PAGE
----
Q: Tell us more about the background of Florida’s Specialty Hospitals for Children.
Love: A few years ago, Florida’s four nonprofit, specialty-licensed children’s hospitals began collaborating in support of our shared mission: Stay at the leading edge of expert pediatric care and ensure that every child can access the care they need, regardless of socioeconomic status or the complexity of their needs.
Our group has grown to foster collaboration across our Chief Medical Officers, Chief Nursing Officers, and other key teams to help drive this goal forward. Through this cooperative effort, we are working to meet the current and future needs of Florida’s children and families to ensure that no Florida child needs to leave the state for world-class, specialized pediatric care.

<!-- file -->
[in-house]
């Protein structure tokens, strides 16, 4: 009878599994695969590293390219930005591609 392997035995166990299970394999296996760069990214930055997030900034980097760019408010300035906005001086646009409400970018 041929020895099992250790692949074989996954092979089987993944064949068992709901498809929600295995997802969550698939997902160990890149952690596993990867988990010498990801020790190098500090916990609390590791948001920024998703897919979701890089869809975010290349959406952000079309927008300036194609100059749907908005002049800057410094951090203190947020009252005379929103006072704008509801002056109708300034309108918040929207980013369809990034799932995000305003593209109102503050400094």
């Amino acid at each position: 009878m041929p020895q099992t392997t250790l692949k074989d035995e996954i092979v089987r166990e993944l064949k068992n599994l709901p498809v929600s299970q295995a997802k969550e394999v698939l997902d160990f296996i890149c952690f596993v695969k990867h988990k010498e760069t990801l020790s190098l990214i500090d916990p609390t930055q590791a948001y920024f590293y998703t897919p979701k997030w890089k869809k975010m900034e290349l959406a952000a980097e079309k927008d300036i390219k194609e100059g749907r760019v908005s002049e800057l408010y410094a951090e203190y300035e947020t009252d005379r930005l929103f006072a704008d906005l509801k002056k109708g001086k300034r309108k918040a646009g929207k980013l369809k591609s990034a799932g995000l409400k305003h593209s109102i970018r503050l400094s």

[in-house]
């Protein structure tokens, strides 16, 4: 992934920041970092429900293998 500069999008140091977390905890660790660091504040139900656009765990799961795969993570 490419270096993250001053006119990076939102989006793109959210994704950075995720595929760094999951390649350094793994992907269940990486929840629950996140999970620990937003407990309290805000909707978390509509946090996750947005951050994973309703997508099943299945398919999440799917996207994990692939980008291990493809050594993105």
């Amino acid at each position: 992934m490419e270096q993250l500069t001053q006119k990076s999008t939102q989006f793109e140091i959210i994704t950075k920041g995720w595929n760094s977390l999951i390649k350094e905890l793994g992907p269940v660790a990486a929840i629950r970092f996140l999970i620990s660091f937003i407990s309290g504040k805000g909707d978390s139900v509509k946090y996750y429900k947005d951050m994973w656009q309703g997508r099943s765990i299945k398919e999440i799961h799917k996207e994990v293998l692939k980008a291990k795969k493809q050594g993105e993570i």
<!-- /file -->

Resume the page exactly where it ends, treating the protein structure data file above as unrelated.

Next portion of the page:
Q: What makes Florida’s specialty-licensed children’s hospitals unique?
Love: Florida’s Specialty Hospitals for Children are the only hospitals in the state solely focused on investing in and providing care to children. Our four hospitals rank as No. 1, 2, 3, and 4 with the highest Medicaid volume in the state. We also rank as No. 1, 2, 3, and 4 in Florida for treating children with the highest level of acuity, meaning our patients have the most complex and critical diagnoses.
Our hospitals’ shared characteristics and unique nature bring distinct challenges and opportunities. For example, because our hospitals solely treat children, we have a higher Medicaid payer mix compared to other hospitals that provide care to both children and adults.